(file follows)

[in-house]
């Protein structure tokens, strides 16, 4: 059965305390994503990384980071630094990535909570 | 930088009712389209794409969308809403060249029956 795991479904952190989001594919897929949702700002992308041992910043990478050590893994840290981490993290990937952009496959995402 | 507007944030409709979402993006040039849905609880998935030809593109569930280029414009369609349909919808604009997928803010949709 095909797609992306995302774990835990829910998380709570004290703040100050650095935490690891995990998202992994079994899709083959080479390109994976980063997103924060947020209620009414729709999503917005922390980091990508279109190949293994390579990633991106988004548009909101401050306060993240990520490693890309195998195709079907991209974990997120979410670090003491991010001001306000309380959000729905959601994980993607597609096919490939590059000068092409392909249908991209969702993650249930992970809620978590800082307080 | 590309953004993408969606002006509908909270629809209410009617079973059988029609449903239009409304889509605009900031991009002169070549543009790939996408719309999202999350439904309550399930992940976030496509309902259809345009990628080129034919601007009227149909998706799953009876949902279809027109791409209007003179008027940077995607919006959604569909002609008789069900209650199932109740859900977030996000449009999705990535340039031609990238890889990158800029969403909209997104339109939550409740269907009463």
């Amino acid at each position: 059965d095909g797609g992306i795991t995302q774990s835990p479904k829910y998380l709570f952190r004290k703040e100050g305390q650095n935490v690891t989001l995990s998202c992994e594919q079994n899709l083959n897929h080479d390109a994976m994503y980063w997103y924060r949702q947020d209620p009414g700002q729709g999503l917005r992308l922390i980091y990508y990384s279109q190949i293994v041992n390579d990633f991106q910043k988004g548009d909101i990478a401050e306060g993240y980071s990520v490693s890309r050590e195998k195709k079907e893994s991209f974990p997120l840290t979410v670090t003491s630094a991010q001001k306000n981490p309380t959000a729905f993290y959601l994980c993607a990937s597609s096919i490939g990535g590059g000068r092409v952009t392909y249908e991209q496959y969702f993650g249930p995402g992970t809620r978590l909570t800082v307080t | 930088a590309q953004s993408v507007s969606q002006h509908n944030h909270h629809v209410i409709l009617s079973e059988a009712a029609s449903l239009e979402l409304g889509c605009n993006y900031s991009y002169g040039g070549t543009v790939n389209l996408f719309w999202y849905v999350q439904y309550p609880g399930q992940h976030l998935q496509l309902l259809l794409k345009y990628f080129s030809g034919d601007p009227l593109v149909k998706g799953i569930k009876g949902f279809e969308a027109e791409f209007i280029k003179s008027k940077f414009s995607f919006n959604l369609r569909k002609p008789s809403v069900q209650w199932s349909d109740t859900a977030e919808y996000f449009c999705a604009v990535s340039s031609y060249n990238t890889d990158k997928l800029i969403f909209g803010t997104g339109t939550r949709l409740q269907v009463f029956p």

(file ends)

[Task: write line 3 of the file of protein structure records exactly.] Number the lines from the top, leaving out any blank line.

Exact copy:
């Amino acid at each position: 059965d095909g797609g992306i795991t995302q774990s835990p479904k829910y998380l709570f952190r004290k703040e100050g305390q650095n935490v690891t989001l995990s998202c992994e594919q079994n899709l083959n897929h080479d390109a994976m994503y980063w997103y924060r949702q947020d209620p009414g700002q729709g999503l917005r992308l922390i980091y990508y990384s279109q190949i293994v041992n390579d990633f991106q910043k988004g548009d909101i990478a401050e306060g993240y980071s990520v490693s890309r050590e195998k195709k079907e893994s991209f974990p997120l840290t979410v670090t003491s630094a991010q001001k306000n981490p309380t959000a729905f993290y959601l994980c993607a990937s597609s096919i490939g990535g590059g000068r092409v952009t392909y249908e991209q496959y969702f993650g249930p995402g992970t809620r978590l909570t800082v307080t | 930088a590309q953004s993408v507007s969606q002006h509908n944030h909270h629809v209410i409709l009617s079973e059988a009712a029609s449903l239009e979402l409304g889509c605009n993006y900031s991009y002169g040039g070549t543009v790939n389209l996408f719309w999202y849905v999350q439904y309550p609880g399930q992940h976030l998935q496509l309902l259809l794409k345009y990628f080129s030809g034919d601007p009227l593109v149909k998706g799953i569930k009876g949902f279809e969308a027109e791409f209007i280029k003179s008027k940077f414009s995607f919006n959604l369609r569909k002609p008789s809403v069900q209650w199932s349909d109740t859900a977030e919808y996000f449009c999705a604009v990535s340039s031609y060249n990238t890889d990158k997928l800029i969403f909209g803010t997104g339109t939550r949709l409740q269907v009463f029956p």